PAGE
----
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The real Trending Topics scandal

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When did our cultural reckoning over social media begin? In a comprehensive new account of that quest
 
February 12 · Issue #81 · View online
The Interface
When did our cultural reckoning over social media begin? In a comprehensive new account of that question in Wired, Nicholas Thompson and Fred Vogelstein suggest the answer is May 9, 2016: the day that Gizmodo published Former Facebook workers: we routinely suppressed conservative news. Thompson and Vogelstein write:
The piece suggested that Facebook’s Trending team worked like a Fox News fever dream, with a bunch of biased curators “injecting” liberal stories and “blacklisting” conservative ones. Within a few hours the piece popped onto half a dozen highly trafficked tech and politics websites, including Drudge Report and Breitbart News.
The post went viral, but the ensuing battle over Trending Topics did more than just dominate a few news cycles. In ways that are only fully visible now, it set the stage for the most tumultuous two years of Facebook’s existence—triggering a chain of events that would distract and confuse the company while larger disasters began to engulf it.
Wired’s story dominated discussion online today, and for good reason. If the basic arc of the story is familiar — particularly to readers of The Interface — it’s stuffed with new details about how external events have played out inside Facebook. (The best is an account of how Facebook set up a meeting of conservative blowhards in the wake of Gizmodo’s story in hopes that they would turn on each other and decide that Facebook should exert as little editorial control over the platform as possible; the blowhards proceeded to do just that.) 
And yet I’m struck how, in retrospect, the story that helped to trigger our current anxieties had the problem exactly wrong. The story offered a dire warning that Facebook exerted too much editorial control, in the one narrow section of the site where it actually employed human editors, when in fact the problem underlying our global misinformation crisis is that it exerted too little. Gizmodo’s story further declared that Facebook had become hostile to conservative viewpoints when in fact conservative viewpoints — and conservative hoaxes — were thriving across the platform.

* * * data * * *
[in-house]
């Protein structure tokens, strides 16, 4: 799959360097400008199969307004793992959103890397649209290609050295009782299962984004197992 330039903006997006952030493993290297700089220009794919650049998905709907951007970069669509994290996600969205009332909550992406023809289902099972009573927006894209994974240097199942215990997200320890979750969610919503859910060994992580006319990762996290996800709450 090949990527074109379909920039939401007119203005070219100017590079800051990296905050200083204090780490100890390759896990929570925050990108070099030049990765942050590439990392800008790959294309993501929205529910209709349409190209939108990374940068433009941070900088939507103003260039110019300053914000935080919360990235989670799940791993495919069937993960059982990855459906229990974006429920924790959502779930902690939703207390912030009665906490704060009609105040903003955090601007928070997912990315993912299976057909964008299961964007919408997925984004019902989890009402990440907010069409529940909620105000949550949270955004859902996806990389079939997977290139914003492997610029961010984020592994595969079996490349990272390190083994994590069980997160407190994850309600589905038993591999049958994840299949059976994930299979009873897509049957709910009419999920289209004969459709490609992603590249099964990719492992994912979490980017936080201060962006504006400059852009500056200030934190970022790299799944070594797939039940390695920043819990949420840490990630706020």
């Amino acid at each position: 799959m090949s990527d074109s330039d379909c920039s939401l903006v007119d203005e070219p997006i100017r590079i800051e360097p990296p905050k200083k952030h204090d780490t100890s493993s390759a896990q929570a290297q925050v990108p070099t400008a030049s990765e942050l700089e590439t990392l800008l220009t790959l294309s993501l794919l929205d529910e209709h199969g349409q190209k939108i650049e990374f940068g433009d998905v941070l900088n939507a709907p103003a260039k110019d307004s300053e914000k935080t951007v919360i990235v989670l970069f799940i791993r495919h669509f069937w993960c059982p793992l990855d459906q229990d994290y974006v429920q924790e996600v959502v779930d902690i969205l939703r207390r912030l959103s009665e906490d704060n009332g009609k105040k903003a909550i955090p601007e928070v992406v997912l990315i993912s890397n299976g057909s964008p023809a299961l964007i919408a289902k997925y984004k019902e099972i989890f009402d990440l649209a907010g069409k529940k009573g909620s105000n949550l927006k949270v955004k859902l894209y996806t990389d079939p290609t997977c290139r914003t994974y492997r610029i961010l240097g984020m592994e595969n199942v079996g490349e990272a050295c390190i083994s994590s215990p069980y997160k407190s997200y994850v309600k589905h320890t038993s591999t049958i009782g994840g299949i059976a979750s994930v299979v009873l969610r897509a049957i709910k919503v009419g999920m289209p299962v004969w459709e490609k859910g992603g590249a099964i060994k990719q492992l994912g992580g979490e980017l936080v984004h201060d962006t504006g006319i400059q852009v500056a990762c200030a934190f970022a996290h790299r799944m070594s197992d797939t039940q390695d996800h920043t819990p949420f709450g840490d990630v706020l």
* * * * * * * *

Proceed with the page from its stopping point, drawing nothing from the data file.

Last month, NewsWhip published a list of the most-engaged publishers on Facebook. The no. 1 company posted more than 49,000 times in December alone, earning 21 million likes, comments, and shares. That publisher was Fox News. And the idea that Facebook suppresses the sharing of conservative news now seems very quaint indeed.

Inside Facebook's Hellish Two Years—and Mark Zuckerberg's Struggle to Fix it All
Democracy
Facebook broke German privacy laws, court rules
He Predicted The 2016 Fake News Crisis. Now He's Worried About An Information Apocalypse.
Liberals And Conservatives Are Being Fooled By Conspiracy Theories About The Russian Plane Crash
Google Autocomplete Suggestions Are Still Racist, Sexist, and Science-Denying
Trump Supporters Spread the Majority of Phony News on Social Media
Brazil's biggest newspaper pulls content from Facebook after algorithm change
YouTube exec addresses Logan Paul controversy and rising creator frustrations
Elsewhere
Unilever Threatens to Reduce Ad Spending on Tech Platforms That Don’t Combat Divisive Content
YouTube exec addresses Logan Paul controversy and rising creator frustrations
Facebook lost around 2.8 million U.S. users under 25 last year. 2018 won’t be much better.
Facebook patents tech to determine social class
Snap VP of Sales Leaves the Company
Snapchat’s New Update Triggers Revolt by Millions of Teens
Isaac Svobodny
The Snapchat update sucks. RT to save a life! https://t.co/5JHLeNmtDW
8:19 PM - 8 Feb 2018
Launches
Facebook is pushing its data-tracking Onavo VPN within its main mobile app
Instagram is testing screenshot alerts for stories
You can now watch Snap Maps on the web
Takes
Facebook has a Big Tobacco Problem
And finally ...
Limiting Your Child's Fire Time: A Guide for Concerned Paleolithic Parents
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